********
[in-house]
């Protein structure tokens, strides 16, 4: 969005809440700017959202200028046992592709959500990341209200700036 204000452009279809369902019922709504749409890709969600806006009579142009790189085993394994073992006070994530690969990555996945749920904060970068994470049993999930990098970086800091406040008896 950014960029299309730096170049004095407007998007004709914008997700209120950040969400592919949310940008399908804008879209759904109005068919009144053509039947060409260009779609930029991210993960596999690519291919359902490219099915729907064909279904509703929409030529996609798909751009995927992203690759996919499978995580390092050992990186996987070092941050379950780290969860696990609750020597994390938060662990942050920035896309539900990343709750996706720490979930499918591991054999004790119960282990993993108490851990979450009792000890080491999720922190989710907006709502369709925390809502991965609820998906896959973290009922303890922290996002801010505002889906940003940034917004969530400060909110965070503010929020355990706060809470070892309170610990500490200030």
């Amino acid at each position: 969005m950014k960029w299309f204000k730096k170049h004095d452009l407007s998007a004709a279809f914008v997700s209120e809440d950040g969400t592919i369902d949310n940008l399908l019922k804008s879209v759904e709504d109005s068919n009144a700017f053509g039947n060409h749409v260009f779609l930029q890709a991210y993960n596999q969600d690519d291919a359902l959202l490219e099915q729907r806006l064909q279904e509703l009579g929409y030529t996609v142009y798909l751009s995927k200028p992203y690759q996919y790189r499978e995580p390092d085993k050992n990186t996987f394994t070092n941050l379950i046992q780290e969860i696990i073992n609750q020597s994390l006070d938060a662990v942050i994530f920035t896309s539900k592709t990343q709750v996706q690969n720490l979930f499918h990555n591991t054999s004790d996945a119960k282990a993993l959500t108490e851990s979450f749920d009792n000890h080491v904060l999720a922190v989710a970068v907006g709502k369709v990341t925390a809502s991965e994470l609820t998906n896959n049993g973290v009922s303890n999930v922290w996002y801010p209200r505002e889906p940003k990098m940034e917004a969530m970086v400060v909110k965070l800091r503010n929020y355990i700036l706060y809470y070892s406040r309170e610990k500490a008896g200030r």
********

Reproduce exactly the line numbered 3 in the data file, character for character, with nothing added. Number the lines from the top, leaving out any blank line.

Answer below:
């Amino acid at each position: 969005m950014k960029w299309f204000k730096k170049h004095d452009l407007s998007a004709a279809f914008v997700s209120e809440d950040g969400t592919i369902d949310n940008l399908l019922k804008s879209v759904e709504d109005s068919n009144a700017f053509g039947n060409h749409v260009f779609l930029q890709a991210y993960n596999q969600d690519d291919a359902l959202l490219e099915q729907r806006l064909q279904e509703l009579g929409y030529t996609v142009y798909l751009s995927k200028p992203y690759q996919y790189r499978e995580p390092d085993k050992n990186t996987f394994t070092n941050l379950i046992q780290e969860i696990i073992n609750q020597s994390l006070d938060a662990v942050i994530f920035t896309s539900k592709t990343q709750v996706q690969n720490l979930f499918h990555n591991t054999s004790d996945a119960k282990a993993l959500t108490e851990s979450f749920d009792n000890h080491v904060l999720a922190v989710a970068v907006g709502k369709v990341t925390a809502s991965e994470l609820t998906n896959n049993g973290v009922s303890n999930v922290w996002y801010p209200r505002e889906p940003k990098m940034e917004a969530m970086v400060v909110k965070l800091r503010n929020y355990i700036l706060y809470y070892s406040r309170e610990k500490a008896g200030r």